I like to revisit this question as we wind down the semester to see if their experiences matched those initial perceptions.

As you can imagine, the responses vary, but when I first started teaching I had a student tell me his first semester taught him that college was “differently hard” than high school.

In essence, he wrote, the subject matter in his classes wasn’t as complex as he feared it might be in college, but the classes were still difficult because “how I had to work” changed dramatically once he got to college.

The rest of the student’s response to the question struggled to explain exactly what he meant, but I think he did a pretty good job of identifying a couple of key differences between high school and college.

New regimen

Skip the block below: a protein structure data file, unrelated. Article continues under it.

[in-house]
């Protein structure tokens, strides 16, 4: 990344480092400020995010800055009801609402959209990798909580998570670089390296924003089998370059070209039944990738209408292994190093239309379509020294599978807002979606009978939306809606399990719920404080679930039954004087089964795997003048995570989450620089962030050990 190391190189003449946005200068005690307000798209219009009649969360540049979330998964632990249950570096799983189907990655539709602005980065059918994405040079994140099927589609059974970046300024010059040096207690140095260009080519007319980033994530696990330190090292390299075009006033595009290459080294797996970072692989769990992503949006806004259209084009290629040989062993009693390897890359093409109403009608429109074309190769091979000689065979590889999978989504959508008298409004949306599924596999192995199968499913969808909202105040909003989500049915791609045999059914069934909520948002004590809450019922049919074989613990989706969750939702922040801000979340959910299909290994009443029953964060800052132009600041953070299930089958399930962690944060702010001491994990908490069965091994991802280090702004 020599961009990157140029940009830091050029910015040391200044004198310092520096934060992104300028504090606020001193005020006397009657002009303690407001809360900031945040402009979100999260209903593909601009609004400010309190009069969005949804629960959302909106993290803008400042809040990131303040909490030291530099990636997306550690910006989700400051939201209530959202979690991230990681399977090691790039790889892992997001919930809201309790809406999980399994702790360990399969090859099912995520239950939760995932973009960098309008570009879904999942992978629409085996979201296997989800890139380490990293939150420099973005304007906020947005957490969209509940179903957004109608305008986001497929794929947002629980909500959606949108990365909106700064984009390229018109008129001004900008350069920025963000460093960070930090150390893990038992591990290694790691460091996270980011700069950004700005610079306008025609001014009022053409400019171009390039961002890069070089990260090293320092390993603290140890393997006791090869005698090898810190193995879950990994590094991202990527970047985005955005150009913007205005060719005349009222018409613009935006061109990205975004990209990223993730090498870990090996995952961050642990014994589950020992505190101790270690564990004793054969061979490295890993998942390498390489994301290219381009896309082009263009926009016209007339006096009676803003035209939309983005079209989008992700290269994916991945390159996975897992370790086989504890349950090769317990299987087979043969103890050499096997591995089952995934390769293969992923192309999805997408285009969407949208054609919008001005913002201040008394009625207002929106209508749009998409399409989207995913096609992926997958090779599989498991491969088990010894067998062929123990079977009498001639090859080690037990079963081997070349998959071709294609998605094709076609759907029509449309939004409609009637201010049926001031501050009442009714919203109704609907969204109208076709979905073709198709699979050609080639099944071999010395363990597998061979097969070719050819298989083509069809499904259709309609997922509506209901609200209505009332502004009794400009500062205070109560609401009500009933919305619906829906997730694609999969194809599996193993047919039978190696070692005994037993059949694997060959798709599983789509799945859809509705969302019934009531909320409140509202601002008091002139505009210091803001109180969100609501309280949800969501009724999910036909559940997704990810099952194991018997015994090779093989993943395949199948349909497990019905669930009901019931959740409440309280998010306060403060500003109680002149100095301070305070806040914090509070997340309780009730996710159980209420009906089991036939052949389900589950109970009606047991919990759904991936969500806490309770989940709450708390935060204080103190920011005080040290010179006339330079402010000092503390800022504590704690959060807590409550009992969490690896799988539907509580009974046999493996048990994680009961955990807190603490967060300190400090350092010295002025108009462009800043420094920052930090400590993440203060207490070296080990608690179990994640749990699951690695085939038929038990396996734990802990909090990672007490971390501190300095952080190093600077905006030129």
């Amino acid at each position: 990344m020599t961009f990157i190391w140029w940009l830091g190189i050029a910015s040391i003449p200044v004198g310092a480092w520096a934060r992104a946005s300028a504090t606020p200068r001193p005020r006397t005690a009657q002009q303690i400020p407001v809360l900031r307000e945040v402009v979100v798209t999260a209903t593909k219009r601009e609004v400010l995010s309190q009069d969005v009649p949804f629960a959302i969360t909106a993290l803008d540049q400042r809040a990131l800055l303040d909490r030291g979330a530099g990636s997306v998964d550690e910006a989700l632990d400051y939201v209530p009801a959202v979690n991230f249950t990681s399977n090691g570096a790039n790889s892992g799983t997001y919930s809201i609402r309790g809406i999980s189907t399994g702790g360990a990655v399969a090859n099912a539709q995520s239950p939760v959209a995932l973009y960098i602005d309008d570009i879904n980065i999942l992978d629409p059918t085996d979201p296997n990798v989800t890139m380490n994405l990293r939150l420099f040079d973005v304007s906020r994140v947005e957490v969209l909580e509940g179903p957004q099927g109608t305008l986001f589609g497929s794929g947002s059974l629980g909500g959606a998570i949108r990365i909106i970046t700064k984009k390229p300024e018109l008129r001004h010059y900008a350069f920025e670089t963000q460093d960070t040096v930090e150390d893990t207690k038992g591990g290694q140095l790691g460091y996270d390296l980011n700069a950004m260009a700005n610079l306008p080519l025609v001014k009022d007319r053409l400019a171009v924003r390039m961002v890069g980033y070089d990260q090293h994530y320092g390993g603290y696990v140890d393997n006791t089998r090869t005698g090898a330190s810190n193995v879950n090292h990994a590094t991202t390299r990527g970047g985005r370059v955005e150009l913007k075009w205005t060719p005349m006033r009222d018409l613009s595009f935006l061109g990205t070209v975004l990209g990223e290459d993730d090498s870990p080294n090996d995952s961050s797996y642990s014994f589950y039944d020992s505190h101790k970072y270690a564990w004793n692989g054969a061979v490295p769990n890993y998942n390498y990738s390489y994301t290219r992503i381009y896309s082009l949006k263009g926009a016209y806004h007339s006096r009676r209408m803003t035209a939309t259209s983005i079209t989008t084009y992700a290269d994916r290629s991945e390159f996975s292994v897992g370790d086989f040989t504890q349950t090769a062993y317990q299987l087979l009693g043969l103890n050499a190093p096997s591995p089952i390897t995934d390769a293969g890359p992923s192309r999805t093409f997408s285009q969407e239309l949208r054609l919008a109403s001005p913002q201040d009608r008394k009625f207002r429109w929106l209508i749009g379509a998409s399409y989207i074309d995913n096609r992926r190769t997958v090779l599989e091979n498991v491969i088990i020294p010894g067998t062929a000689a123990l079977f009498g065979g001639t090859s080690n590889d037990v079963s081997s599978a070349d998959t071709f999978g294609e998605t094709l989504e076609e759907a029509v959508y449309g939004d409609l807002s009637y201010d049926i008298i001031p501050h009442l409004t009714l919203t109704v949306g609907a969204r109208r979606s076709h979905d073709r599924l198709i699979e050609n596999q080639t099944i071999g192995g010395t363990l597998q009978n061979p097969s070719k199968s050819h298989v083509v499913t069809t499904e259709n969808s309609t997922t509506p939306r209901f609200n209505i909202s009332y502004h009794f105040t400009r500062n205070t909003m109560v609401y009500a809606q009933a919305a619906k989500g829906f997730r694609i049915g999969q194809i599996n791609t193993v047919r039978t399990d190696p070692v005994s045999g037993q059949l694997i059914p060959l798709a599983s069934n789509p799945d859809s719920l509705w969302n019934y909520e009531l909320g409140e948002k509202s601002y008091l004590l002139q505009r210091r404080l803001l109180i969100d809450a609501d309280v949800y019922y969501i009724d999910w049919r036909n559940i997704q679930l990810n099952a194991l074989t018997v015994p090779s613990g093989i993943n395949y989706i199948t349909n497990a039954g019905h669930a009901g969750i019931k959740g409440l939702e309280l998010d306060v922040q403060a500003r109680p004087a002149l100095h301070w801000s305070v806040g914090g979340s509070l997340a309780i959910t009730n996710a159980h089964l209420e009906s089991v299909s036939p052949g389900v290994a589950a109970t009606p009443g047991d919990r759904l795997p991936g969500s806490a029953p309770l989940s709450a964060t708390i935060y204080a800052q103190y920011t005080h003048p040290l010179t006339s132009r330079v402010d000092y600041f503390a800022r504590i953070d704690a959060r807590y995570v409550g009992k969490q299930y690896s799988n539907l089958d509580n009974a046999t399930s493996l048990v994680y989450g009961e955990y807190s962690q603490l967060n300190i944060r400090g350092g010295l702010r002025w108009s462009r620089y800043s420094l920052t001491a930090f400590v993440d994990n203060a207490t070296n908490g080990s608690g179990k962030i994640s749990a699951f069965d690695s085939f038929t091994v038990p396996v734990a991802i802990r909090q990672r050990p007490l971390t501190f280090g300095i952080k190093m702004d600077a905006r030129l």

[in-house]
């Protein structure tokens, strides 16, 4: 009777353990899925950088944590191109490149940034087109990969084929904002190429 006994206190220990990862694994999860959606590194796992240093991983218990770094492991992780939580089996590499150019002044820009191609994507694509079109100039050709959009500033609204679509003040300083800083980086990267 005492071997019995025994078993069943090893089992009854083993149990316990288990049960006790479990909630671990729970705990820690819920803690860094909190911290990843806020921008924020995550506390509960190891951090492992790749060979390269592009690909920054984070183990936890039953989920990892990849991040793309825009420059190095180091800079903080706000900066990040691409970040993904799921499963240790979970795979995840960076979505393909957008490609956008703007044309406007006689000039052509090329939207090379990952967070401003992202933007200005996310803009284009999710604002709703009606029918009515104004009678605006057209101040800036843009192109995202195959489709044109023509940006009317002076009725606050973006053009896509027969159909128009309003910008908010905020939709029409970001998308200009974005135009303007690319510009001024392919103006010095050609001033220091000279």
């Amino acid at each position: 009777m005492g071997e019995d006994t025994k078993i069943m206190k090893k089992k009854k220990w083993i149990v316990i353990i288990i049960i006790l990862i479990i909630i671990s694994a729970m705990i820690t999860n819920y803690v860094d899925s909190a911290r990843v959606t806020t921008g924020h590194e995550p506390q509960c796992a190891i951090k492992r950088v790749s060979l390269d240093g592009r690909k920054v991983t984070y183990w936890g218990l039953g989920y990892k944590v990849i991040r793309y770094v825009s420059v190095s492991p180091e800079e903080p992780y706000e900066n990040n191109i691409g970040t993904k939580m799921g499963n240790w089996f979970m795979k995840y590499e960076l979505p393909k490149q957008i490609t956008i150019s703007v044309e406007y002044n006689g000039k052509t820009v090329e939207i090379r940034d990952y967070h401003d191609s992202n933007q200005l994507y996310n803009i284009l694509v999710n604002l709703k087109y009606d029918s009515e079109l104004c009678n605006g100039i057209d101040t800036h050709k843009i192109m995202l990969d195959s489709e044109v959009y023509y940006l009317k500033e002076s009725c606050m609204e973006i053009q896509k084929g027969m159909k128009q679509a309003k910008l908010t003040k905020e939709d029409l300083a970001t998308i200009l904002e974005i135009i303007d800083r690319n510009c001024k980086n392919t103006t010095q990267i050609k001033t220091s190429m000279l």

For my student, the “differently hard” issues revolved around the way time works on a college campus and the nature of the work required.

Professors expect students to work two to three hours a week outside of class for every hour in which they are in class.In high school, students’ days are fairly regimented. They arrive on campus around 7:45 and leave around 2:30 or 3. We ring a bell every 50-75 minutes to herd them to the next assigned task. During those classes, we collect homework and spend time, in the ideal high school, confirming that the students understand the material before we move on to the next subject.

In many ways, the nature of the work is very linear, culminating (for better or for worse, mind you) in a state-mandated exam that measures progress on stated and agreed upon goals. I have no intention of being critical of the high school model. By and large, American high schools do a pretty amazing job of educating our children, especially when you consider the difficulty of the task they often face.